Why isn’t every game like… Escape from the Planet of the Robot Monsters?

Escape from the Planet of the Robot Monsters_Front

From an era of gaming where you had to rely on imagination to make up for shitty graphics and you could get away with even shittier box-art, Escape from the Planet of the Robot Monsters embraced both of these, yet presented a remarkably enjoyable game!

Developed by Atari and Tengen, published by Domark, the game started out life – as most games did back then – as a coin-operated arcade machine before gravitating towards home computers. The game came to Amstrad, Spectrum and Commodore 64, but looked and played its best on the Amiga and Atari ST (apart from the original arcade, obviously).

Not entirely sure what the 'ray' in the ray-gun was made of, but it cast a lovely shadow!
Not entirely sure what the ‘ray’ in the ray-gun was made of, but it cast a lovely shadow!

Escape from the Planet of the Robot Monsters was released in 1989 and was an instant hit in the arcade. Unlike today’s shooters that deal with mundane realities of war and global terror, Escape had a much bigger, scarier premise. Jake and Duke (if you played 2-player) were members of an intergalactic SWAT team who are selected to touch down on Planet X (a ‘synthetic industrial planetoid’)to rescue stranded scientist Dr. Sarah Bellum and the rest of the humans on the planet who have been forced into slavery by the evil Reptilons.

It was awesome Sci-Fi, B-Movie stuff that played out in a 3rd person, isometric view that was unusual at the time. Most action games adopted either a ‘top-down’ or ‘side view’, making Escape from the Planet of the Robot Monsters really stand out.

The plot, such as it was, played out in comic book-esque screen shots that gave you the most basic of outlines, then let you get stuck into the action.

Levels were simple enough. You had to fight your way through a short labyrinth of walkways, sometimes split onto different levels of elevation that you access via ladders. You had to destroy the Reptilons and rescue the humans held hostage on each level, flipping switches, opening new pathways and destroying big baddies to remove barriers to the next level. All the while making your way towards the end game and locating Dr. Bellum! The difficulty curve was pretty fair (for the time – steep by today’s standards), but did get very challenging toward the end of the game. Even when you discovered the ‘quick’ method through the end of level showdowns (you could spam the barriers with bombs until the game glitched and let you through… I think they call this ‘cheating’? My brother and I called it ‘initiative’).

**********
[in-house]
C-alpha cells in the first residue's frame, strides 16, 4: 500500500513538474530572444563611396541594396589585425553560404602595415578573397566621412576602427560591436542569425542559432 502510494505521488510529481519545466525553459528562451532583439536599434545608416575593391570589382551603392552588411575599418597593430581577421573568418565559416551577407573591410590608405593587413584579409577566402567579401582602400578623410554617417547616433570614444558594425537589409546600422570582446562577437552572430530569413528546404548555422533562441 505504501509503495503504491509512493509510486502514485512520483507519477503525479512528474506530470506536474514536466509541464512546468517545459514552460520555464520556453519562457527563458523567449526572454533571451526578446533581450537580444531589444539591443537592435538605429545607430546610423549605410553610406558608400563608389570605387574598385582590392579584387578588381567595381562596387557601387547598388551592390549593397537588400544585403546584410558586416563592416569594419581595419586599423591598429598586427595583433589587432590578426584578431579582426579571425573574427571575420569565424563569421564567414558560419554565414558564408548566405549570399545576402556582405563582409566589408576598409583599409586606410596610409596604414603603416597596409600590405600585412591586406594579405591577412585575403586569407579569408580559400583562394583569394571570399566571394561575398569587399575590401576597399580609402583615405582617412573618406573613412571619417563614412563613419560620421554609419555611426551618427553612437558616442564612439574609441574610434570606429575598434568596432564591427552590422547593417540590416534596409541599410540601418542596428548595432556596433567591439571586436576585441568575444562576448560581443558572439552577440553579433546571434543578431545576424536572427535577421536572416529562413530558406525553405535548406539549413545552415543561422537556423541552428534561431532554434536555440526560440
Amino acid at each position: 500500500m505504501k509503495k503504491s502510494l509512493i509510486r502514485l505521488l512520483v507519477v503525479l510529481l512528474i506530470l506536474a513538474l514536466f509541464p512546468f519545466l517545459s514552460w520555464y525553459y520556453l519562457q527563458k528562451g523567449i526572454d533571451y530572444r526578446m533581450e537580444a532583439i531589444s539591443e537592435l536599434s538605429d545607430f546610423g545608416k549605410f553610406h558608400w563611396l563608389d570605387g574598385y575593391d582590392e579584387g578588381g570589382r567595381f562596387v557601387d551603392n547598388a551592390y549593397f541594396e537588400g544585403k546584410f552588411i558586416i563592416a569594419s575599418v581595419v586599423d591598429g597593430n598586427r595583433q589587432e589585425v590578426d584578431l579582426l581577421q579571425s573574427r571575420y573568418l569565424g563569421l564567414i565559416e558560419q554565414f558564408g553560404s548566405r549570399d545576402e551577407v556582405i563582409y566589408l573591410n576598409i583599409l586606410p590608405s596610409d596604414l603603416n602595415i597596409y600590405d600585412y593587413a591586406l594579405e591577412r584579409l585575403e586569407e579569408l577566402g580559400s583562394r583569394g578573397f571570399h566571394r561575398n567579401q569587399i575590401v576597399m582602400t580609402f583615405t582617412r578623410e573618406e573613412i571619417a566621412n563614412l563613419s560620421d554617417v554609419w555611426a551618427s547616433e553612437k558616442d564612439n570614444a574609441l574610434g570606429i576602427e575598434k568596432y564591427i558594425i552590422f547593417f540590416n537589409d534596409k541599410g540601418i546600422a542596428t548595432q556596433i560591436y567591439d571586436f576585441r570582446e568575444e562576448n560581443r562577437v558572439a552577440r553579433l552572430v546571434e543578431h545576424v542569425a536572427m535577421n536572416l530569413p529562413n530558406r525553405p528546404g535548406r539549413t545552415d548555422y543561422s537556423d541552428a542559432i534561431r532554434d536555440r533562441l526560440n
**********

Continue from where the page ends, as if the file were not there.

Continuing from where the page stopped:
These 'Weetabix' with arms and legs were my favourite baddie!
These ‘Weetabix’ with arms and legs were my favourite baddie!

On the way, you used a ray gun to annihilate robots, they would drop gems that could be used to upgrade your gun – and give you points! Remember back in 1989, an achievement on a game meant having the hi-score – no gold awards or platinum trophies. Of course, to a 7 year old playing the game with his big brother, hi-score was irrelevant – stopping Reptilons from invading Planet Earth with a human built robot army – and pointing out that one of them looked like a walking Weetabix every time we played – was reward enough.

The structure of the levels was very simple, graphically speaking, it always looked as though a rough maze had been drawn out and then populated with ‘science’ looking objects, but it did have an enticing charm and a great sense of humour!

This was a long time before artificial intelligence was seen as particularly necessary in video games, so all the baddies just sort of juddered in your direction as though Jake were a walking magnet. You almost HAD to play 2 player to stand much of a chance in the later levels as the robot monsters would soon overwhelm in single player!

My brother an I played it mostly on the Atari ST, but the game was mercilessly difficult to complete in the arcades. If you only visited the arcade occasionally with a set amount of coins in your pocket – it did NOT represent value for money! However, the home version was the barer of untold hours of fun and frustration!

As is well documented on Twinstick, remakes are a personal irritation of mine. Games that get remade are either too recent and not worthy of a remake or are just approached in a lazy fashion. Some truly old and classic games ARE starting to creep back up through the annals of history. The Chaos Engine was recently ‘restored’ and released on Steam. Just for its camp, B-Movie charm, I might make an exception for Escape from the Planet of the Robot Monsters. This is a game I think is worthy of shining a light upon. The vision of the future of the 50s via the 80s meets the modern day. There would be a hilarious, and no-doubt disastrous result!

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